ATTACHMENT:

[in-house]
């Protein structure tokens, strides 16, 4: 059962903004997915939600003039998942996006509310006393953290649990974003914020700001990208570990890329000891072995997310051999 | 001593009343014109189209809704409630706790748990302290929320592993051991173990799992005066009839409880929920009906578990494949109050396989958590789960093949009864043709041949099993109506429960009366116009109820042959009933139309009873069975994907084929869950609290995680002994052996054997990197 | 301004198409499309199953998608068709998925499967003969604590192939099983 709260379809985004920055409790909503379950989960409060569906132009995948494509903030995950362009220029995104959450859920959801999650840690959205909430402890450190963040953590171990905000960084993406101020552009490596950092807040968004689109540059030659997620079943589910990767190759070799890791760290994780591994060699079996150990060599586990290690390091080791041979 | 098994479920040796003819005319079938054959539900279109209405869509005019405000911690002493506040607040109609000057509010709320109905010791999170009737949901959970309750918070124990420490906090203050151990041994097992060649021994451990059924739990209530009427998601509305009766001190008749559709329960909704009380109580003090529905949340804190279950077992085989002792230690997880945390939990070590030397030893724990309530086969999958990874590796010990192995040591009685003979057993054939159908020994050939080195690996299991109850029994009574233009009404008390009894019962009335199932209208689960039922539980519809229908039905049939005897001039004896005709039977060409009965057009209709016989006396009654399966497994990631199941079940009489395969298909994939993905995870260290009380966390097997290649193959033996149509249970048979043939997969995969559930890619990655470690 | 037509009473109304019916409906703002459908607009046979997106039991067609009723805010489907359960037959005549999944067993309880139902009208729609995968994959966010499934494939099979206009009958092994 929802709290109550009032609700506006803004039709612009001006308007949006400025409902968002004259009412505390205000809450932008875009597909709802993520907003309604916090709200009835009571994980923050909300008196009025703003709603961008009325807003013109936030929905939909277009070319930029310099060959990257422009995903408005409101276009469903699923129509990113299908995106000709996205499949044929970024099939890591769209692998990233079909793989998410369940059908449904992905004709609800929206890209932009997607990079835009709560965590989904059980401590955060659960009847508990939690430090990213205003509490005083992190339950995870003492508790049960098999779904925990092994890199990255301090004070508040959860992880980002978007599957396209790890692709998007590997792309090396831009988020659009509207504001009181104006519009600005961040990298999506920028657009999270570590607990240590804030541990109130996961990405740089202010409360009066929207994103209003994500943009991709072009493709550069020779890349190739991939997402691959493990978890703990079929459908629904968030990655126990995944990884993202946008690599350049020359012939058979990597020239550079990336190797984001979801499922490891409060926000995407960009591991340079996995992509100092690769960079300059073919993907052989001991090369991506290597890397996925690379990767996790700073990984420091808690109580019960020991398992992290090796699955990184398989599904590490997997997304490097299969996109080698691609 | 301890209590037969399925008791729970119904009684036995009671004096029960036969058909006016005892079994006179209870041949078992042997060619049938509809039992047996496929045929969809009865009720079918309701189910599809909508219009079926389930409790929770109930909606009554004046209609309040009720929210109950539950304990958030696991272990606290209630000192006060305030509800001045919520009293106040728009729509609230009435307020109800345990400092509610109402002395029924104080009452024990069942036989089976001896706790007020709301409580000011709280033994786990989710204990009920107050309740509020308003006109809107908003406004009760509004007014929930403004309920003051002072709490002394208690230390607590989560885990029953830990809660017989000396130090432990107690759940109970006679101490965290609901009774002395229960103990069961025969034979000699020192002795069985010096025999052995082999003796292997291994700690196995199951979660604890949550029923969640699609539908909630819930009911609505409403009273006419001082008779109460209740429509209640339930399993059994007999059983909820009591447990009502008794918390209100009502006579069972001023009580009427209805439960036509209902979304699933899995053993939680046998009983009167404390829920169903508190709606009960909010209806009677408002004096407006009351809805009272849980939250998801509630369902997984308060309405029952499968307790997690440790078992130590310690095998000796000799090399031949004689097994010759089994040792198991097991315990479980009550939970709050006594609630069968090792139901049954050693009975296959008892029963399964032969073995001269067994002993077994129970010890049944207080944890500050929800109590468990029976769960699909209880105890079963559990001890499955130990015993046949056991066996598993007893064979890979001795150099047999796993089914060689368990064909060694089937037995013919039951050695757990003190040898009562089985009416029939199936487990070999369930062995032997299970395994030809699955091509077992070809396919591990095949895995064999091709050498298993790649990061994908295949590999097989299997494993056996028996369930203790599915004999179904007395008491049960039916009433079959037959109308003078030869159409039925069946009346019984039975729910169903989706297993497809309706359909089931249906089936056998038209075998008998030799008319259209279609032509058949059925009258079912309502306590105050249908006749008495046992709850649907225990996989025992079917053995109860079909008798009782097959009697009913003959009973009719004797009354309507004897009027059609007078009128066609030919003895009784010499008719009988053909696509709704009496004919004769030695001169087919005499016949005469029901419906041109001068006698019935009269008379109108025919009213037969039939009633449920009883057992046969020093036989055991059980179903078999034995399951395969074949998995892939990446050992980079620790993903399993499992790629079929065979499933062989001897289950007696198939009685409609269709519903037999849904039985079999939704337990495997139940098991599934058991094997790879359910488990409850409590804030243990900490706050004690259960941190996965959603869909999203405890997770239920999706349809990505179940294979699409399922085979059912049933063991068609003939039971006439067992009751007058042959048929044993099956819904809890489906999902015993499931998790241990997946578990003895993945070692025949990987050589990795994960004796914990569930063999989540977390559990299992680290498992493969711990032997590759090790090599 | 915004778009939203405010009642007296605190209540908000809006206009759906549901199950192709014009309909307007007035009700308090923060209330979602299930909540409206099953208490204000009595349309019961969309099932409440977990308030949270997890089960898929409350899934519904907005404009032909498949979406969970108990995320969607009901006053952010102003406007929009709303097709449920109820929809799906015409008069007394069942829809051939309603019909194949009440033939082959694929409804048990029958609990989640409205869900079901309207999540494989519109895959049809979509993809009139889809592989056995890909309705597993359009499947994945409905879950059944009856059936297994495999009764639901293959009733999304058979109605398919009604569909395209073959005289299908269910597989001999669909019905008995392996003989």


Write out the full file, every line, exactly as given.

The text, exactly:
[in-house]
């Protein structure tokens, strides 16, 4: 059962903004997915939600003039998942996006509310006393953290649990974003914020700001990208570990890329000891072995997310051999 | 001593009343014109189209809704409630706790748990302290929320592993051991173990799992005066009839409880929920009906578990494949109050396989958590789960093949009864043709041949099993109506429960009366116009109820042959009933139309009873069975994907084929869950609290995680002994052996054997990197 | 301004198409499309199953998608068709998925499967003969604590192939099983 709260379809985004920055409790909503379950989960409060569906132009995948494509903030995950362009220029995104959450859920959801999650840690959205909430402890450190963040953590171990905000960084993406101020552009490596950092807040968004689109540059030659997620079943589910990767190759070799890791760290994780591994060699079996150990060599586990290690390091080791041979 | 098994479920040796003819005319079938054959539900279109209405869509005019405000911690002493506040607040109609000057509010709320109905010791999170009737949901959970309750918070124990420490906090203050151990041994097992060649021994451990059924739990209530009427998601509305009766001190008749559709329960909704009380109580003090529905949340804190279950077992085989002792230690997880945390939990070590030397030893724990309530086969999958990874590796010990192995040591009685003979057993054939159908020994050939080195690996299991109850029994009574233009009404008390009894019962009335199932209208689960039922539980519809229908039905049939005897001039004896005709039977060409009965057009209709016989006396009654399966497994990631199941079940009489395969298909994939993905995870260290009380966390097997290649193959033996149509249970048979043939997969995969559930890619990655470690 | 037509009473109304019916409906703002459908607009046979997106039991067609009723805010489907359960037959005549999944067993309880139902009208729609995968994959966010499934494939099979206009009958092994 929802709290109550009032609700506006803004039709612009001006308007949006400025409902968002004259009412505390205000809450932008875009597909709802993520907003309604916090709200009835009571994980923050909300008196009025703003709603961008009325807003013109936030929905939909277009070319930029310099060959990257422009995903408005409101276009469903699923129509990113299908995106000709996205499949044929970024099939890591769209692998990233079909793989998410369940059908449904992905004709609800929206890209932009997607990079835009709560965590989904059980401590955060659960009847508990939690430090990213205003509490005083992190339950995870003492508790049960098999779904925990092994890199990255301090004070508040959860992880980002978007599957396209790890692709998007590997792309090396831009988020659009509207504001009181104006519009600005961040990298999506920028657009999270570590607990240590804030541990109130996961990405740089202010409360009066929207994103209003994500943009991709072009493709550069020779890349190739991939997402691959493990978890703990079929459908629904968030990655126990995944990884993202946008690599350049020359012939058979990597020239550079990336190797984001979801499922490891409060926000995407960009591991340079996995992509100092690769960079300059073919993907052989001991090369991506290597890397996925690379990767996790700073990984420091808690109580019960020991398992992290090796699955990184398989599904590490997997997304490097299969996109080698691609 | 301890209590037969399925008791729970119904009684036995009671004096029960036969058909006016005892079994006179209870041949078992042997060619049938509809039992047996496929045929969809009865009720079918309701189910599809909508219009079926389930409790929770109930909606009554004046209609309040009720929210109950539950304990958030696991272990606290209630000192006060305030509800001045919520009293106040728009729509609230009435307020109800345990400092509610109402002395029924104080009452024990069942036989089976001896706790007020709301409580000011709280033994786990989710204990009920107050309740509020308003006109809107908003406004009760509004007014929930403004309920003051002072709490002394208690230390607590989560885990029953830990809660017989000396130090432990107690759940109970006679101490965290609901009774002395229960103990069961025969034979000699020192002795069985010096025999052995082999003796292997291994700690196995199951979660604890949550029923969640699609539908909630819930009911609505409403009273006419001082008779109460209740429509209640339930399993059994007999059983909820009591447990009502008794918390209100009502006579069972001023009580009427209805439960036509209902979304699933899995053993939680046998009983009167404390829920169903508190709606009960909010209806009677408002004096407006009351809805009272849980939250998801509630369902997984308060309405029952499968307790997690440790078992130590310690095998000796000799090399031949004689097994010759089994040792198991097991315990479980009550939970709050006594609630069968090792139901049954050693009975296959008892029963399964032969073995001269067994002993077994129970010890049944207080944890500050929800109590468990029976769960699909209880105890079963559990001890499955130990015993046949056991066996598993007893064979890979001795150099047999796993089914060689368990064909060694089937037995013919039951050695757990003190040898009562089985009416029939199936487990070999369930062995032997299970395994030809699955091509077992070809396919591990095949895995064999091709050498298993790649990061994908295949590999097989299997494993056996028996369930203790599915004999179904007395008491049960039916009433079959037959109308003078030869159409039925069946009346019984039975729910169903989706297993497809309706359909089931249906089936056998038209075998008998030799008319259209279609032509058949059925009258079912309502306590105050249908006749008495046992709850649907225990996989025992079917053995109860079909008798009782097959009697009913003959009973009719004797009354309507004897009027059609007078009128066609030919003895009784010499008719009988053909696509709704009496004919004769030695001169087919005499016949005469029901419906041109001068006698019935009269008379109108025919009213037969039939009633449920009883057992046969020093036989055991059980179903078999034995399951395969074949998995892939990446050992980079620790993903399993499992790629079929065979499933062989001897289950007696198939009685409609269709519903037999849904039985079999939704337990495997139940098991599934058991094997790879359910488990409850409590804030243990900490706050004690259960941190996965959603869909999203405890997770239920999706349809990505179940294979699409399922085979059912049933063991068609003939039971006439067992009751007058042959048929044993099956819904809890489906999902015993499931998790241990997946578990003895993945070692025949990987050589990795994960004796914990569930063999989540977390559990299992680290498992493969711990032997590759090790090599 | 915004778009939203405010009642007296605190209540908000809006206009759906549901199950192709014009309909307007007035009700308090923060209330979602299930909540409206099953208490204000009595349309019961969309099932409440977990308030949270997890089960898929409350899934519904907005404009032909498949979406969970108990995320969607009901006053952010102003406007929009709303097709449920109820929809799906015409008069007394069942829809051939309603019909194949009440033939082959694929409804048990029958609990989640409205869900079901309207999540494989519109895959049809979509993809009139889809592989056995890909309705597993359009499947994945409905879950059944009856059936297994495999009764639901293959009733999304058979109605398919009604569909395209073959005289299908269910597989001999669909019905008995392996003989």